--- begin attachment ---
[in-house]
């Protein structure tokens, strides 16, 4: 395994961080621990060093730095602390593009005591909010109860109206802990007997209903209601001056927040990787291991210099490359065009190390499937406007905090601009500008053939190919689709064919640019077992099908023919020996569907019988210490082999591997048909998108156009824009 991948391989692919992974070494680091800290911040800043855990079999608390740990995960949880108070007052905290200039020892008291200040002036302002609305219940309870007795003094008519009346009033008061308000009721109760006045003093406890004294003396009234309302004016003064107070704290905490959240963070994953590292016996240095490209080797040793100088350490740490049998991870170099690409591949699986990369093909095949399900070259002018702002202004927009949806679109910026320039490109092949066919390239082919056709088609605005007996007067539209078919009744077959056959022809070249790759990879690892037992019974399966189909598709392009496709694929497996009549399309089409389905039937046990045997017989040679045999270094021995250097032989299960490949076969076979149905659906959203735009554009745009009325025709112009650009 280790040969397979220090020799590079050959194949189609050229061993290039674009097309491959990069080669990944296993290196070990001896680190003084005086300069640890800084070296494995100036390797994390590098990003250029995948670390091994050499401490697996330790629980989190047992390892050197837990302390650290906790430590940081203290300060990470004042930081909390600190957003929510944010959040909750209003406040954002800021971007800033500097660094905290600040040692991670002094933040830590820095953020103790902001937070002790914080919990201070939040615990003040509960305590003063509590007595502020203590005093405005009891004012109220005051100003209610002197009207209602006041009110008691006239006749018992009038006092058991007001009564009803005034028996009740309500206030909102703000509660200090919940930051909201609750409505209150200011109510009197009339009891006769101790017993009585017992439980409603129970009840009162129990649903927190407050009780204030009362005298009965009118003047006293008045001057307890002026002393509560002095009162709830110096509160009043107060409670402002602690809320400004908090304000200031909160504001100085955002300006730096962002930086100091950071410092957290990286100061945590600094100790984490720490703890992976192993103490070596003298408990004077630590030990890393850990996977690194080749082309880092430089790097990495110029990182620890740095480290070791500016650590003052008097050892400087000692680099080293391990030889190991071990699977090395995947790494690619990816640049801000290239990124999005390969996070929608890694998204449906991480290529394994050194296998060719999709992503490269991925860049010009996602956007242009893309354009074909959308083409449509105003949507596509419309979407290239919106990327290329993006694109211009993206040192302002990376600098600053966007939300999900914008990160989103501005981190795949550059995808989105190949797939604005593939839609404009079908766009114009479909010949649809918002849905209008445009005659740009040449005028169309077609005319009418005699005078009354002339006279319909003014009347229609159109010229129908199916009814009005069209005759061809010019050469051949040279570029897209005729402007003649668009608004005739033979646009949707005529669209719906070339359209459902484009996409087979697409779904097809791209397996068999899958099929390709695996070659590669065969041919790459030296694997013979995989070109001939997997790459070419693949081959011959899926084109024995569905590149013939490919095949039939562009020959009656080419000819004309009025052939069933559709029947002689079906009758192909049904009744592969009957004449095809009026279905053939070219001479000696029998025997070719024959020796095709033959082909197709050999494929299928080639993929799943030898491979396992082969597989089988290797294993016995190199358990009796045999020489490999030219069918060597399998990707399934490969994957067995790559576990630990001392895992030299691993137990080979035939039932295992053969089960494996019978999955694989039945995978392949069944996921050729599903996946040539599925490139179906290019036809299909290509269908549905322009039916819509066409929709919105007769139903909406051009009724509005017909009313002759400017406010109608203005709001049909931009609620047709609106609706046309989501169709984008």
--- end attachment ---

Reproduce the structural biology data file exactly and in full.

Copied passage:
[in-house]
């Protein structure tokens, strides 16, 4: 395994961080621990060093730095602390593009005591909010109860109206802990007997209903209601001056927040990787291991210099490359065009190390499937406007905090601009500008053939190919689709064919640019077992099908023919020996569907019988210490082999591997048909998108156009824009 991948391989692919992974070494680091800290911040800043855990079999608390740990995960949880108070007052905290200039020892008291200040002036302002609305219940309870007795003094008519009346009033008061308000009721109760006045003093406890004294003396009234309302004016003064107070704290905490959240963070994953590292016996240095490209080797040793100088350490740490049998991870170099690409591949699986990369093909095949399900070259002018702002202004927009949806679109910026320039490109092949066919390239082919056709088609605005007996007067539209078919009744077959056959022809070249790759990879690892037992019974399966189909598709392009496709694929497996009549399309089409389905039937046990045997017989040679045999270094021995250097032989299960490949076969076979149905659906959203735009554009745009009325025709112009650009 280790040969397979220090020799590079050959194949189609050229061993290039674009097309491959990069080669990944296993290196070990001896680190003084005086300069640890800084070296494995100036390797994390590098990003250029995948670390091994050499401490697996330790629980989190047992390892050197837990302390650290906790430590940081203290300060990470004042930081909390600190957003929510944010959040909750209003406040954002800021971007800033500097660094905290600040040692991670002094933040830590820095953020103790902001937070002790914080919990201070939040615990003040509960305590003063509590007595502020203590005093405005009891004012109220005051100003209610002197009207209602006041009110008691006239006749018992009038006092058991007001009564009803005034028996009740309500206030909102703000509660200090919940930051909201609750409505209150200011109510009197009339009891006769101790017993009585017992439980409603129970009840009162129990649903927190407050009780204030009362005298009965009118003047006293008045001057307890002026002393509560002095009162709830110096509160009043107060409670402002602690809320400004908090304000200031909160504001100085955002300006730096962002930086100091950071410092957290990286100061945590600094100790984490720490703890992976192993103490070596003298408990004077630590030990890393850990996977690194080749082309880092430089790097990495110029990182620890740095480290070791500016650590003052008097050892400087000692680099080293391990030889190991071990699977090395995947790494690619990816640049801000290239990124999005390969996070929608890694998204449906991480290529394994050194296998060719999709992503490269991925860049010009996602956007242009893309354009074909959308083409449509105003949507596509419309979407290239919106990327290329993006694109211009993206040192302002990376600098600053966007939300999900914008990160989103501005981190795949550059995808989105190949797939604005593939839609404009079908766009114009479909010949649809918002849905209008445009005659740009040449005028169309077609005319009418005699005078009354002339006279319909003014009347229609159109010229129908199916009814009005069209005759061809010019050469051949040279570029897209005729402007003649668009608004005739033979646009949707005529669209719906070339359209459902484009996409087979697409779904097809791209397996068999899958099929390709695996070659590669065969041919790459030296694997013979995989070109001939997997790459070419693949081959011959899926084109024995569905590149013939490919095949039939562009020959009656080419000819004309009025052939069933559709029947002689079906009758192909049904009744592969009957004449095809009026279905053939070219001479000696029998025997070719024959020796095709033959082909197709050999494929299928080639993929799943030898491979396992082969597989089988290797294993016995190199358990009796045999020489490999030219069918060597399998990707399934490969994957067995790559576990630990001392895992030299691993137990080979035939039932295992053969089960494996019978999955694989039945995978392949069944996921050729599903996946040539599925490139179906290019036809299909290509269908549905322009039916819509066409929709919105007769139903909406051009009724509005017909009313002759400017406010109608203005709001049909931009609620047709609106609706046309989501169709984008």